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Author Topic: use of 'protected' in lieu of 'private' for libraries and built-ins  (Read 914 times)
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On more than one occasion I've needed to modify contributed and other open source libraries so that it will 'simply work' for my project, or work BETTER than the original for my project, and so on.  After all, in many cases you get what you pay for with free and open source libraries.  You get free code, and you get the source, at no actual cost except the labor you need to supply to make it work for what you are doing.

but the single BIGGEST problem I run into is the use of 'private' rather than 'protected' in the class definition.  It is something that I wish had NEVER been invented for the C++ language.  It basically means I have to edit the original header files to change 'private' to 'protected', or else re-name everything into my own copy of the original built-in class [and potentially have unnecessarily duplicated code in my HEX file].

So, WHAT compelling reasons exists to use 'private' instead of 'protected'?  I mean, really?

Why not just make a mass-edit of ALL of the code and convert 'private' to 'protected' so that it becomes EASY to write a derived class that does something specific and low level?  This is about as 'open' as you can get, after all.  No 'closed' class members, in other words.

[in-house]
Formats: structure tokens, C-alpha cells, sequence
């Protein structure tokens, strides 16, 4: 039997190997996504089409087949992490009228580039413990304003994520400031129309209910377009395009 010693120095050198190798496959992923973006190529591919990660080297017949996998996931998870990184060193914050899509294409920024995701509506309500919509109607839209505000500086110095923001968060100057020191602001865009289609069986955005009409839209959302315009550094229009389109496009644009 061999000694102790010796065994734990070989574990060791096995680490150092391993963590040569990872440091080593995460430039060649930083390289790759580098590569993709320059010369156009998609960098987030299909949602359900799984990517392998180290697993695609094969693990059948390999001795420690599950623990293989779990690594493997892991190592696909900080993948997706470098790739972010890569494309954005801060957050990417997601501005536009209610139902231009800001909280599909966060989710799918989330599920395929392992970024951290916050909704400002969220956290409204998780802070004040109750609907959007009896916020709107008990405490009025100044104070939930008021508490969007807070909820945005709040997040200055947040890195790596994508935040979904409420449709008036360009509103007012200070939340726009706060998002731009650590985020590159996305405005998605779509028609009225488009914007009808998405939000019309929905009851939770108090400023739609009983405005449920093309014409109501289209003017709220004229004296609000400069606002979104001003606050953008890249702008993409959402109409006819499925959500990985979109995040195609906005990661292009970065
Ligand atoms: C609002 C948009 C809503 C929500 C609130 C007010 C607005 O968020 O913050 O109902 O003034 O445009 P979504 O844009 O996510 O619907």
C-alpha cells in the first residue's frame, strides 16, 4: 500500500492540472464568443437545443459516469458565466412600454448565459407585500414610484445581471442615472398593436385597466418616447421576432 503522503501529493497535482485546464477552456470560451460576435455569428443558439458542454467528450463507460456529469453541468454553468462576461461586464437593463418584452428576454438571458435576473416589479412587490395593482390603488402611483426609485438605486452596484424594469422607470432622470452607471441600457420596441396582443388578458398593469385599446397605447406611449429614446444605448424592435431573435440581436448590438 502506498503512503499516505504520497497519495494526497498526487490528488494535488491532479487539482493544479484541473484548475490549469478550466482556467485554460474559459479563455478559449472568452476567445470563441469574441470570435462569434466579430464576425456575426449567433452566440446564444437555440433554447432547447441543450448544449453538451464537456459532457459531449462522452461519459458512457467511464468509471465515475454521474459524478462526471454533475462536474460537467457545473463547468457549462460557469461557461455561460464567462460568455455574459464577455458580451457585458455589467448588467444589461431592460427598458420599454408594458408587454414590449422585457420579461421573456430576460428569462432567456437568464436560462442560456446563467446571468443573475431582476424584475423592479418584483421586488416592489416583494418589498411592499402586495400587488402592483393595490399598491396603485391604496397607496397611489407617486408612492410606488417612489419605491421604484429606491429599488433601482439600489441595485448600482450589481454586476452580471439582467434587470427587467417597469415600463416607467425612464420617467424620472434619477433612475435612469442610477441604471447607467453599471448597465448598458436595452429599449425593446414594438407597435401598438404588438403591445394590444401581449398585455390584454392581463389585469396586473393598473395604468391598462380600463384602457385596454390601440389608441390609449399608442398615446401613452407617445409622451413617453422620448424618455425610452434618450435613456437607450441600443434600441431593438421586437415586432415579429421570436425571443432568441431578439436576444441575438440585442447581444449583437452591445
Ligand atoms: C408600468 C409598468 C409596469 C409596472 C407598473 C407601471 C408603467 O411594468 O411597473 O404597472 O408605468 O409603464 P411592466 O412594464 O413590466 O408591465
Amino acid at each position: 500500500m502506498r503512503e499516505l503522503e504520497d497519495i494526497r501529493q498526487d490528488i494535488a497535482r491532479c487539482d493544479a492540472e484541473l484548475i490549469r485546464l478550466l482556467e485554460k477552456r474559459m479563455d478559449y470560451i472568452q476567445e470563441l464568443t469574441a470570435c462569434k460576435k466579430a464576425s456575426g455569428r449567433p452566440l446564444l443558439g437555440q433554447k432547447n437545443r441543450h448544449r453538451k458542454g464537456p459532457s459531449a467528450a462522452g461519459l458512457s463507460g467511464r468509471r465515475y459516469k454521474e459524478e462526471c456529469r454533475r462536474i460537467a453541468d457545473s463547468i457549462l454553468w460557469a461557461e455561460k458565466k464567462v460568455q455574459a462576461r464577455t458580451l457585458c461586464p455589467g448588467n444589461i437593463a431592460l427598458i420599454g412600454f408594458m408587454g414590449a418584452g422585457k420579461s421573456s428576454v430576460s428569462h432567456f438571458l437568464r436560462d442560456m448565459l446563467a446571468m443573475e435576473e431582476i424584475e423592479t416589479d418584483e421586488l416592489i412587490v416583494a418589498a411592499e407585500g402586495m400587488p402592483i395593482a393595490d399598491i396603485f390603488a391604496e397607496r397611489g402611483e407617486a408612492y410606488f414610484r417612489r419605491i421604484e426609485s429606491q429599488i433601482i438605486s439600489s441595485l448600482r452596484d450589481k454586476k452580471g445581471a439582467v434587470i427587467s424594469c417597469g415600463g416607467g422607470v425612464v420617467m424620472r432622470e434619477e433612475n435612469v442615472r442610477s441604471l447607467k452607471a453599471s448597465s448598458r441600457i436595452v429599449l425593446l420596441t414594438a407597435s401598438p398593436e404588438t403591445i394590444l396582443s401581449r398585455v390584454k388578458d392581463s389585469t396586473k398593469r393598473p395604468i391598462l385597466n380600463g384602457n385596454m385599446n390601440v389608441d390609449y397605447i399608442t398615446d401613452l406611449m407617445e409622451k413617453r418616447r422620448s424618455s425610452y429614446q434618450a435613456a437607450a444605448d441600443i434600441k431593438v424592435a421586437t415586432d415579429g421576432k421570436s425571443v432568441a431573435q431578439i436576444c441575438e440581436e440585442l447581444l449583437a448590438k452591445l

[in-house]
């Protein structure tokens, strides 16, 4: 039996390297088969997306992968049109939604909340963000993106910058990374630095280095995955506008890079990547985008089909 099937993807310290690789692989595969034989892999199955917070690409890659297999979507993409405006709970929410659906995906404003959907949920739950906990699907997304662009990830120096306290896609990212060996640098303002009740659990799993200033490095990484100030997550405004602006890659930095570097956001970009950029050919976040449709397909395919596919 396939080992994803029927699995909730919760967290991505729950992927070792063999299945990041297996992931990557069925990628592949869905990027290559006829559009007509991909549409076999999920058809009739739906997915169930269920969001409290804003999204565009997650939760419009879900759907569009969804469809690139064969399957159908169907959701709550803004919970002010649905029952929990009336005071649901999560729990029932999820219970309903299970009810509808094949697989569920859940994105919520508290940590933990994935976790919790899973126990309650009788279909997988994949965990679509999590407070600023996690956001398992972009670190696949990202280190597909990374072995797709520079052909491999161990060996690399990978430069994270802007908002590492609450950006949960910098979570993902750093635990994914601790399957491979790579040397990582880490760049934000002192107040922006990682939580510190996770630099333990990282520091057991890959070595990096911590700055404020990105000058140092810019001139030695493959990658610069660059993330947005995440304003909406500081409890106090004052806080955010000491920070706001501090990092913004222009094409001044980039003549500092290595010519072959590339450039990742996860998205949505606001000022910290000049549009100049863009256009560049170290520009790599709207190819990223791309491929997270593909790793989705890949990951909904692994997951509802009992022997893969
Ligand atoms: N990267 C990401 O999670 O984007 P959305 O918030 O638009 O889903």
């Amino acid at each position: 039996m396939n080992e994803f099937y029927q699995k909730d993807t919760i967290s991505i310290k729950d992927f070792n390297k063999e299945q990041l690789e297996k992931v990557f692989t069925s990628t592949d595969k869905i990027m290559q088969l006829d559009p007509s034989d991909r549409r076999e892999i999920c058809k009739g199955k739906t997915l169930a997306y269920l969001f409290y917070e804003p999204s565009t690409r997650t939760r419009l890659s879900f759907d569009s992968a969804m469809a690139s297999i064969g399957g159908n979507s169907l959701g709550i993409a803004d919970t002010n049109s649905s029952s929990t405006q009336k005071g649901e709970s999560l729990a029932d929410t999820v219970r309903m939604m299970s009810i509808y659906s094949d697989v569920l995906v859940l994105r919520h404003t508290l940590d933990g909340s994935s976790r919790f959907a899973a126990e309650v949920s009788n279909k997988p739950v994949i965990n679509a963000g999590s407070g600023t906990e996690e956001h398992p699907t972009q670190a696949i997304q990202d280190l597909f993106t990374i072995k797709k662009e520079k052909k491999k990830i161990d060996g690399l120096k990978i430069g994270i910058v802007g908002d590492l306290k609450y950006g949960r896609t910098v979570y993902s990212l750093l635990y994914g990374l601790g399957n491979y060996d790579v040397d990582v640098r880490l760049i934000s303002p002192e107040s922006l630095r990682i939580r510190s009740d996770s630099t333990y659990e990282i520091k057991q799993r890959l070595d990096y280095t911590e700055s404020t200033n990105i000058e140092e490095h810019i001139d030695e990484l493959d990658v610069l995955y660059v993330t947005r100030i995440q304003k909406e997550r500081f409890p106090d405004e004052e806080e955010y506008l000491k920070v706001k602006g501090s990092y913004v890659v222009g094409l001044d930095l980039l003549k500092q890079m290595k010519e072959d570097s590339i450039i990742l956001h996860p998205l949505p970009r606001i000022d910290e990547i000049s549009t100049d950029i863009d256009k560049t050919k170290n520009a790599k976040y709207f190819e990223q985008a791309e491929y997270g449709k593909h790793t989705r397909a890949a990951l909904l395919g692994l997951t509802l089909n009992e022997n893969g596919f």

As an example, I would like to do things with 'HardwareSerial' that take advantage of what's already been written (thanks), but instead of doing it "that way" for a particular function (let's say 'write()') I might have some updated high-speed buffer thingy that uses the head/tail pointers directly, making it possible to write out data FASTER than before at high baud rates.  I would need direct access to head/tail pointers to do this.  But they're 'private'.  If they were 'protected', they would still be unavailable to regular user code, but AVAILABLE to a derived class.  That's the point.  I _SHOULD_ be able to derive a class and directly access these members.

Granted, you can't always support that kind of thing in perpetuity, BUT AT LEAST YOU SHOULD MAKE IT POSSIBLE for people who want to do this, with an "at your own risk, this may change in the future" caveat.  I could, I suppose, write a "MyHardwareSerial" library by copy-pasting the HardwareSerial code and re-naming a few things, but that's probably not the best solution.

In any case, can you at least CONSIDER changing all of the "private" stuff to "protected"?  Please?

And this goes TRIPLE for contributed libraries.  Again, I wish 'private' had never been invented for C++, when 'protected' does what you want AND lets derived classes access the 'would be private' members.  After all, if you REALLY want to stop people from accessing those members, you should use abstraction.  'private' is completely unnecessary, and it gets in the way.
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You make a case for your point of view when writing code for public release, as can be made for standard naming conventions and other practices. Some third party library's are written for personal use and then eventually 'cleaned up a bit' and made available as gifts to the Arduino community.  I think that comparability with the IDE is the only actual restriction  that should be placed on possible official contributions, not any particular code writing convention.

If you are writing code that builds upon another library speak to the library author. Most times they will be happy to help.

Mr. E
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